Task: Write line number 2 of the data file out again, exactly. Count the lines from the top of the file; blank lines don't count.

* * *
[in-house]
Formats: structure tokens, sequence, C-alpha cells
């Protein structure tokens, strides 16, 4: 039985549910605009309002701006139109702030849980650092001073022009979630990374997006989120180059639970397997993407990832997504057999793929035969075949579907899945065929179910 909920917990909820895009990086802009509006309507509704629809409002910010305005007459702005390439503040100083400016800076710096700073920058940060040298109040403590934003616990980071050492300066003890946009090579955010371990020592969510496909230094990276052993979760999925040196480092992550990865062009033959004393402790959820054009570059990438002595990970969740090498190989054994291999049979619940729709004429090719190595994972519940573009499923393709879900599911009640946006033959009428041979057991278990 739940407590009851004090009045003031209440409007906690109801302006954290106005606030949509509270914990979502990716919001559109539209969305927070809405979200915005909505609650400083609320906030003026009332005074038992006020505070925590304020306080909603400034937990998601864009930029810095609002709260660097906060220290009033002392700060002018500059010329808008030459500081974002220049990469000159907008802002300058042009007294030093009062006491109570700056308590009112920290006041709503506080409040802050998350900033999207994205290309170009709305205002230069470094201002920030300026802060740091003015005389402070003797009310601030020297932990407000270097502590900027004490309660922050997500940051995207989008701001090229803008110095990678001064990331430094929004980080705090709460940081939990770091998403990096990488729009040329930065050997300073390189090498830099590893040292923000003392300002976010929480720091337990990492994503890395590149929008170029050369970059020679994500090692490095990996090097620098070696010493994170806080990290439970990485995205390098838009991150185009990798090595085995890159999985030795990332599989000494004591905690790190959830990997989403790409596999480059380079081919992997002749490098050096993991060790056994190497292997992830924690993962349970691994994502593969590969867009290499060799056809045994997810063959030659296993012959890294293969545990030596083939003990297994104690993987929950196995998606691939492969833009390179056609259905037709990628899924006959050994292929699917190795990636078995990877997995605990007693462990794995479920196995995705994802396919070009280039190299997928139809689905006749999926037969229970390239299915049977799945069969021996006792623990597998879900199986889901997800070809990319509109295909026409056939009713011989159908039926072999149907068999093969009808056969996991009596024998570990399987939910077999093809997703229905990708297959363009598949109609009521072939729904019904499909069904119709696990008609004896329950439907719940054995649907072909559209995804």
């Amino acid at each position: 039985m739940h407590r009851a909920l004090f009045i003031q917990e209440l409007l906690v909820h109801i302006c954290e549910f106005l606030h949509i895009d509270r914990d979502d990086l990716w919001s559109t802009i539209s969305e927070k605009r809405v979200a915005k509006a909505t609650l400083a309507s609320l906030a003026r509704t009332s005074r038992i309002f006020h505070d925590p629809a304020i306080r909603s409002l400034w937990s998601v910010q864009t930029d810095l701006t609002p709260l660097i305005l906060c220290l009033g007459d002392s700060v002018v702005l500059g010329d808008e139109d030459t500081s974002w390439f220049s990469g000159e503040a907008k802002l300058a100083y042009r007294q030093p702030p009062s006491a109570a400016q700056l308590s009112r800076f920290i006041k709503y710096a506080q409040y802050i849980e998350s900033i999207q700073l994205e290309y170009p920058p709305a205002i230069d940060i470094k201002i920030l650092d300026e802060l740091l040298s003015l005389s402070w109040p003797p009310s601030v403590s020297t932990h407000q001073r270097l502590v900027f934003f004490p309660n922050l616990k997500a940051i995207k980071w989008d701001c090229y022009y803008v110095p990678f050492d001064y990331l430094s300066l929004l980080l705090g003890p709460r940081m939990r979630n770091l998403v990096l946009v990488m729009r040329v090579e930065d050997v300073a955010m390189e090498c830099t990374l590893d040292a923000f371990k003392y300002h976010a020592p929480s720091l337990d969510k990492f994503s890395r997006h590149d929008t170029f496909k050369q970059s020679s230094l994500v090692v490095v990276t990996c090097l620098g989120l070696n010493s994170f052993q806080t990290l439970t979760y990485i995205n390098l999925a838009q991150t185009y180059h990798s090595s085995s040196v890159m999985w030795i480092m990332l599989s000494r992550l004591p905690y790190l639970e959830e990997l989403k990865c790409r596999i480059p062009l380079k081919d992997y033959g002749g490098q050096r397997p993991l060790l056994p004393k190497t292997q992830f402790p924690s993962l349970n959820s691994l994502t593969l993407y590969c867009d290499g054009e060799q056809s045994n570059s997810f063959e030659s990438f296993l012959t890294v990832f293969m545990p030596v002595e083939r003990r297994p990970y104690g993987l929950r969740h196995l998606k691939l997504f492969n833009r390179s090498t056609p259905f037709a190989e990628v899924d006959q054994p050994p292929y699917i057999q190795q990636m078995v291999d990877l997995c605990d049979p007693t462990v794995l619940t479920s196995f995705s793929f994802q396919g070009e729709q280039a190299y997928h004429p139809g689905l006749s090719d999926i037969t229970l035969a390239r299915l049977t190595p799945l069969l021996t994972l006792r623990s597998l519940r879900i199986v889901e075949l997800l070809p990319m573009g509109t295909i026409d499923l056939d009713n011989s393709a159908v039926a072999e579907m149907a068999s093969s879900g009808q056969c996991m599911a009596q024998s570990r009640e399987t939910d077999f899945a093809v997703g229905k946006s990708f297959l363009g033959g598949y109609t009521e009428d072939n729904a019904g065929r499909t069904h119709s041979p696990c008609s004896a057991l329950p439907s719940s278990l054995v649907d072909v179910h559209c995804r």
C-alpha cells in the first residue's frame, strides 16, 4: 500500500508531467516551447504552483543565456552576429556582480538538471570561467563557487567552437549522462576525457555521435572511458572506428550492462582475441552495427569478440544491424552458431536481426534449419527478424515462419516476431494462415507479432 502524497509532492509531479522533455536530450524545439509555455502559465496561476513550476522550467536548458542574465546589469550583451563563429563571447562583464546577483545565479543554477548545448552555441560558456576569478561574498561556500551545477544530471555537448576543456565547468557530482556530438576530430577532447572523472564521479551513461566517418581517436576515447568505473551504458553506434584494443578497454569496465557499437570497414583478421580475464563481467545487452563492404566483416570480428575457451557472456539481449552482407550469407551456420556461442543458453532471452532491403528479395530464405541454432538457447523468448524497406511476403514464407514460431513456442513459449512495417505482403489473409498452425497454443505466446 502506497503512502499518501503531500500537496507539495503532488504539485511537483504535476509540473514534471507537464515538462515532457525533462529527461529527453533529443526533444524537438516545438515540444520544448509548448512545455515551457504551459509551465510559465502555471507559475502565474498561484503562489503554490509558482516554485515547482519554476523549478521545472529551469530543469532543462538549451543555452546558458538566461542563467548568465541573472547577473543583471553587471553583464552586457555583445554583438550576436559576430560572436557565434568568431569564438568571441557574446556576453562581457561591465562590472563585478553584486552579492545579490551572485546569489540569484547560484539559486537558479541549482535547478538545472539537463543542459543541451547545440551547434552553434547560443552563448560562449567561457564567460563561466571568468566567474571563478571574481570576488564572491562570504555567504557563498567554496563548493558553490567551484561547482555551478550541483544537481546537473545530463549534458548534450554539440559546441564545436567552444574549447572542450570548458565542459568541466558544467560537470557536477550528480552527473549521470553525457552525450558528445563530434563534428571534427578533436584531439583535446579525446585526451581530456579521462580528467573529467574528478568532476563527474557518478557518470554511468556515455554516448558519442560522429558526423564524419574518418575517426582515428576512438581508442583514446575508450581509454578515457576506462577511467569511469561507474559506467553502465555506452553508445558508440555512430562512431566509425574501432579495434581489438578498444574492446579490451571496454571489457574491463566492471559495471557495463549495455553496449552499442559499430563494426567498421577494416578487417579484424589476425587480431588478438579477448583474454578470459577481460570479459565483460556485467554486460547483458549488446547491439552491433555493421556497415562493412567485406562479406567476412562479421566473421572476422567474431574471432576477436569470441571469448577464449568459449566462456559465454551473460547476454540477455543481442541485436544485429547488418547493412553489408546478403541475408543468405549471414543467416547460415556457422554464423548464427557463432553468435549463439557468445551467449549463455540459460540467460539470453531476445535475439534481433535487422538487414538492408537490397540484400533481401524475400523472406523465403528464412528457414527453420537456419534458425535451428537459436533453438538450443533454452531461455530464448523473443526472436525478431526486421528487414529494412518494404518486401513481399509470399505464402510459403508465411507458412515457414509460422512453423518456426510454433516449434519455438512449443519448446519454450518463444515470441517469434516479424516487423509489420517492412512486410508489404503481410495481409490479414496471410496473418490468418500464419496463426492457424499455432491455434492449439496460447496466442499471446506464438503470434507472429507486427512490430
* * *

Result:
Formats: structure tokens, sequence, C-alpha cells